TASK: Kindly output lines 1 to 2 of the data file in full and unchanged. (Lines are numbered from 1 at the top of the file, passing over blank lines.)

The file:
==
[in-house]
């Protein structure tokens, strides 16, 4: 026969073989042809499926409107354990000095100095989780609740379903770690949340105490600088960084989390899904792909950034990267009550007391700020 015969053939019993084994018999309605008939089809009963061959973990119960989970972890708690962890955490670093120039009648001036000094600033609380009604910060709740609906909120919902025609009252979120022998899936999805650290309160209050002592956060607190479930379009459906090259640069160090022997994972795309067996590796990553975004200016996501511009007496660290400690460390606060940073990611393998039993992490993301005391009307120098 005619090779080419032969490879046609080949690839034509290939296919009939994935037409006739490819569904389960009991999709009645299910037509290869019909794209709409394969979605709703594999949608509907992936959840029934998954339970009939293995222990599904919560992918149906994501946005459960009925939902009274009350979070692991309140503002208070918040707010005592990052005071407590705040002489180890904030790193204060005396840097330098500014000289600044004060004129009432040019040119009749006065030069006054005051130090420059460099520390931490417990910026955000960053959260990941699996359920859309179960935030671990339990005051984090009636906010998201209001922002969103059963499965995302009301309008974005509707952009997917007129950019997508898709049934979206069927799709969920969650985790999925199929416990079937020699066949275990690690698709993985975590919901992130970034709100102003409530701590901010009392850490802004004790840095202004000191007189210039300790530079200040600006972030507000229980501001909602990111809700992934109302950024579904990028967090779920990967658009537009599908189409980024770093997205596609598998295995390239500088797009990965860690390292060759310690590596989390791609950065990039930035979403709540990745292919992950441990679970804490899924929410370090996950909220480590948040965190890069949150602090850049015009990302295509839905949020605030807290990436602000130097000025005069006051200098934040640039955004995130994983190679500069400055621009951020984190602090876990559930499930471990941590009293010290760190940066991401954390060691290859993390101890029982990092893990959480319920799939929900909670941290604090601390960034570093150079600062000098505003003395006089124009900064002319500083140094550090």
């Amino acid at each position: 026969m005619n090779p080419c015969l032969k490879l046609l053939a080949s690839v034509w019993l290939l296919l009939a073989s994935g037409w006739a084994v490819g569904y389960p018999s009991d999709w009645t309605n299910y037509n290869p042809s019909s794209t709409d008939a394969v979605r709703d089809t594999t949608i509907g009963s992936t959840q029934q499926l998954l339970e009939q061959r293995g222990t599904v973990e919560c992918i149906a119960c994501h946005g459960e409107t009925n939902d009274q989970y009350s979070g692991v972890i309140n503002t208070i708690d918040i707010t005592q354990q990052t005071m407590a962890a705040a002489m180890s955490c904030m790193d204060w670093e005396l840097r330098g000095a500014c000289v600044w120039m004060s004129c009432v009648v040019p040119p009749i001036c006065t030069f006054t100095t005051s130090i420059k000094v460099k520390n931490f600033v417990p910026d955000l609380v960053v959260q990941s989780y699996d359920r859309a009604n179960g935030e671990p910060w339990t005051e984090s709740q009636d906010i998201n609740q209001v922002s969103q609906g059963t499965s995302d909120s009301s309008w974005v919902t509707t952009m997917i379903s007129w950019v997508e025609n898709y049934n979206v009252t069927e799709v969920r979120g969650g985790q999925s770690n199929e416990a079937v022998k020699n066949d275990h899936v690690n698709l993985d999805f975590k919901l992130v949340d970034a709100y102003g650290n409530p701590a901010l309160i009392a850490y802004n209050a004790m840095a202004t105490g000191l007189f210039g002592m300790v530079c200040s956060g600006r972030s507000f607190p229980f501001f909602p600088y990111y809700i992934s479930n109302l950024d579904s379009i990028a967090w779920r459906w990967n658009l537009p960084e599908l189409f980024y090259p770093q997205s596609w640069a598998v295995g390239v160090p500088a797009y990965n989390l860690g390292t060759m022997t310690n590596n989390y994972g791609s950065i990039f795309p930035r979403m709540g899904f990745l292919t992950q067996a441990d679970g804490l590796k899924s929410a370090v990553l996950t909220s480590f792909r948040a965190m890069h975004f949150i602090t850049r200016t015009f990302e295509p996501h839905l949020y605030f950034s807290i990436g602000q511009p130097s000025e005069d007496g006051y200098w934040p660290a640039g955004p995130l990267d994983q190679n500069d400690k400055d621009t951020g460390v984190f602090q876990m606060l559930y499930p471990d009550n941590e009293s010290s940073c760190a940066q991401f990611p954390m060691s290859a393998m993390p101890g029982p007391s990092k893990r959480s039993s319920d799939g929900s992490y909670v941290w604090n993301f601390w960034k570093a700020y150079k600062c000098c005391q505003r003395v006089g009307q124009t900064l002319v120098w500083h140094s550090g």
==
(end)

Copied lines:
[in-house]
């Protein structure tokens, strides 16, 4: 026969073989042809499926409107354990000095100095989780609740379903770690949340105490600088960084989390899904792909950034990267009550007391700020 015969053939019993084994018999309605008939089809009963061959973990119960989970972890708690962890955490670093120039009648001036000094600033609380009604910060709740609906909120919902025609009252979120022998899936999805650290309160209050002592956060607190479930379009459906090259640069160090022997994972795309067996590796990553975004200016996501511009007496660290400690460390606060940073990611393998039993992490993301005391009307120098 005619090779080419032969490879046609080949690839034509290939296919009939994935037409006739490819569904389960009991999709009645299910037509290869019909794209709409394969979605709703594999949608509907992936959840029934998954339970009939293995222990599904919560992918149906994501946005459960009925939902009274009350979070692991309140503002208070918040707010005592990052005071407590705040002489180890904030790193204060005396840097330098500014000289600044004060004129009432040019040119009749006065030069006054005051130090420059460099520390931490417990910026955000960053959260990941699996359920859309179960935030671990339990005051984090009636906010998201209001922002969103059963499965995302009301309008974005509707952009997917007129950019997508898709049934979206069927799709969920969650985790999925199929416990079937020699066949275990690690698709993985975590919901992130970034709100102003409530701590901010009392850490802004004790840095202004000191007189210039300790530079200040600006972030507000229980501001909602990111809700992934109302950024579904990028967090779920990967658009537009599908189409980024770093997205596609598998295995390239500088797009990965860690390292060759310690590596989390791609950065990039930035979403709540990745292919992950441990679970804490899924929410370090996950909220480590948040965190890069949150602090850049015009990302295509839905949020605030807290990436602000130097000025005069006051200098934040640039955004995130994983190679500069400055621009951020984190602090876990559930499930471990941590009293010290760190940066991401954390060691290859993390101890029982990092893990959480319920799939929900909670941290604090601390960034570093150079600062000098505003003395006089124009900064002319500083140094550090």